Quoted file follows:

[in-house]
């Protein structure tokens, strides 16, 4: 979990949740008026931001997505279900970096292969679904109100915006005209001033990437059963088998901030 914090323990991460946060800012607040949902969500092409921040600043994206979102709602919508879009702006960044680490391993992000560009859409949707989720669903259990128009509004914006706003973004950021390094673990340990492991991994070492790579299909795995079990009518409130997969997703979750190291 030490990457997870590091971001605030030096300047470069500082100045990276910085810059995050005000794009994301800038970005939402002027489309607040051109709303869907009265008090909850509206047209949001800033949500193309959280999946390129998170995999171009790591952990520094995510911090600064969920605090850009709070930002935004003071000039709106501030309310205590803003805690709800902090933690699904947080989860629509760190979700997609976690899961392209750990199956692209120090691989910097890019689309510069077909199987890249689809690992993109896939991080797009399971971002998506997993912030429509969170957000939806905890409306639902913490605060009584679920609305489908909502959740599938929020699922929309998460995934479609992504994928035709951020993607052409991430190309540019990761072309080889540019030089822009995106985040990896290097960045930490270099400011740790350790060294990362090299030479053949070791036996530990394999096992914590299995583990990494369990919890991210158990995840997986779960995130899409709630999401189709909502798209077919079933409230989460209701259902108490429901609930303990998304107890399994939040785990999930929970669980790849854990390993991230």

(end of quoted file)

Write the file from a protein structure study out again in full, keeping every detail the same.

[in-house]
């Protein structure tokens, strides 16, 4: 979990949740008026931001997505279900970096292969679904109100915006005209001033990437059963088998901030 914090323990991460946060800012607040949902969500092409921040600043994206979102709602919508879009702006960044680490391993992000560009859409949707989720669903259990128009509004914006706003973004950021390094673990340990492991991994070492790579299909795995079990009518409130997969997703979750190291 030490990457997870590091971001605030030096300047470069500082100045990276910085810059995050005000794009994301800038970005939402002027489309607040051109709303869907009265008090909850509206047209949001800033949500193309959280999946390129998170995999171009790591952990520094995510911090600064969920605090850009709070930002935004003071000039709106501030309310205590803003805690709800902090933690699904947080989860629509760190979700997609976690899961392209750990199956692209120090691989910097890019689309510069077909199987890249689809690992993109896939991080797009399971971002998506997993912030429509969170957000939806905890409306639902913490605060009584679920609305489908909502959740599938929020699922929309998460995934479609992504994928035709951020993607052409991430190309540019990761072309080889540019030089822009995106985040990896290097960045930490270099400011740790350790060294990362090299030479053949070791036996530990394999096992914590299995583990990494369990919890991210158990995840997986779960995130899409709630999401189709909502798209077919079933409230989460209701259902108490429901609930303990998304107890399994939040785990999930929970669980790849854990390993991230």